I was talking with a friend a few days ago about telepsychiatry, and she asked a good question. “Is Skype HIPAA-compliant?”
For those fortunate individuals who don’t know what HIPAA is, HIPAA is a law passed in 1996 governing, among several other things, privacy of medical records. This law is responsible for the unintelligible two to three page form that you have to fill out anytime you go to a doctor, dentist or pharmacy these days.
HIPAA says that protected health information (PHI) must be encrypted if it is sent over the Internet. Skype says that they use AES encryption, which is approved by the NSA for encryption of top secret information, so that would seem to be defensible as having encrypted PHI for HIPAA purposes.
Over at Voyager Telepsychiatry, there is a post in which the author describes having sent emails inquiring about whether Skype was HIPAA-compliant to the Office of eHealth Standards and Services at the CMS Headquarters in Baltimore, Maryland and received a reply:
CMS does not advise on technology specific issues, because the HIPAA [Privacy] Rule specifically allows for flexibility in the approach to safeguarding information…
The author of the post then goes on to say:
Who can argue that use of Skype’s 264-bit encryption technique [sic] does not meet HIPAA’s intentionally vague requirement that covered entities safeguard the transmission of private health information?
I looked at the linked document that referred to Skype’s 264-bit encryption technique and I think the post author mistook 256 somewhere for 264 when reading it. Actually, as the article points out, there are really two kinds of encryption going on with Skype. First, Skype uses 1024-bit public-key key exchange protocol to establish keys for a 256-bit AES encrypted channel between the two people using Skype.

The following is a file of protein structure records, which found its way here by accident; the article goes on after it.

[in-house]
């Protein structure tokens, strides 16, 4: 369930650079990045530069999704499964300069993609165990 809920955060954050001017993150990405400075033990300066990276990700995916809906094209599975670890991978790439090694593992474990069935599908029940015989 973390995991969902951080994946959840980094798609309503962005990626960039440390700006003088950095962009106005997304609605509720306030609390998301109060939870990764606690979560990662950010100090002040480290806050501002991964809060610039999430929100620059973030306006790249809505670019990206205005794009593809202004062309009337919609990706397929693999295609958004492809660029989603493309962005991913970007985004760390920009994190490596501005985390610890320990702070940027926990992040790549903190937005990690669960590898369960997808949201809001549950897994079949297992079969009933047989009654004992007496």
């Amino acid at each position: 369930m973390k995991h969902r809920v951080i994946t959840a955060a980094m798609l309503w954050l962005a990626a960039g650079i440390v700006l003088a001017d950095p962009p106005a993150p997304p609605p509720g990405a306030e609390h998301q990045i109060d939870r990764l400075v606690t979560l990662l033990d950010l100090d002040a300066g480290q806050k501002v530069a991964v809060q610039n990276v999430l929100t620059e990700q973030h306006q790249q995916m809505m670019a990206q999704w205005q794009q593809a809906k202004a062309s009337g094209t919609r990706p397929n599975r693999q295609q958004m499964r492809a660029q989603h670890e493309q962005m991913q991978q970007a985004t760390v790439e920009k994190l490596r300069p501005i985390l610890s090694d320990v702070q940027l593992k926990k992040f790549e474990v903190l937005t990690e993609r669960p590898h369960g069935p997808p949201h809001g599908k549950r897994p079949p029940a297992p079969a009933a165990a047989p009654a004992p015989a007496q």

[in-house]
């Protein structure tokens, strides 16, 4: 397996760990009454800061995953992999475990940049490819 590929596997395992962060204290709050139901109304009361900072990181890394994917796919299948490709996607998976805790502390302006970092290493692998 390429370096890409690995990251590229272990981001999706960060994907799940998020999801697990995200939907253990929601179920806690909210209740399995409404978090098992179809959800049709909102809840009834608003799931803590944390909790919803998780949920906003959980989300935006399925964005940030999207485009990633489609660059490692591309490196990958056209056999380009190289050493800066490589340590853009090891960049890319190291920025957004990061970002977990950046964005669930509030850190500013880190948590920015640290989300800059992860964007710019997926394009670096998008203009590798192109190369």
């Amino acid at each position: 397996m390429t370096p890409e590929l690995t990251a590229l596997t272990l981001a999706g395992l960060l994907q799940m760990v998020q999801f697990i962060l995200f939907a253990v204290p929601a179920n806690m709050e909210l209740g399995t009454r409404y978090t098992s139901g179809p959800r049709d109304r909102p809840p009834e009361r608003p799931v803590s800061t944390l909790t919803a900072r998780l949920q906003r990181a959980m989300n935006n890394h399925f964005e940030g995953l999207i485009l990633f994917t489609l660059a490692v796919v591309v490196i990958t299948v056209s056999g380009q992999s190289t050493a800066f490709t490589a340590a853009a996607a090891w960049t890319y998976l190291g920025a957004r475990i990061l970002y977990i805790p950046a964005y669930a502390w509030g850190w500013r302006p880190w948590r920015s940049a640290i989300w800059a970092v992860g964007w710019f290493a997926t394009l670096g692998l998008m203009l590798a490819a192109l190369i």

Without getting involved in the subtleties of key exchange, whether weak keys exist, and a lot of high level cryptography that I don’t really know anything about, I think that the main issue here is whether AES would meet a legal challenge. I think it would. My argument would be that Skype is clearly harder to hack into than into my telephone line and that anyone willing to go to that much trouble to get to someone’s PHI would be better served by much cheaper technology like hidden recording devices, electromagnetic emission keystroke loggers or just hiring someone to break into my office when I wasn’t there. I would bet a lot of money that it would be easier for someone to get confidential psychiatric records out of any hospital in Baltimore than it would be to hack my Skype conversation while it was going on as long as my Skype password was secure.
- your name
- your name plus your birthdate
and the like. Maybe I’ll write a post in the future on generating passwords for Skype, but I’m happy to tell anyone who wants to know how I generate the passwords I use for anything that’s important to me. I use Diceware with 20 words. If you’re a hacker, good luck! I hope that you have a fast computer.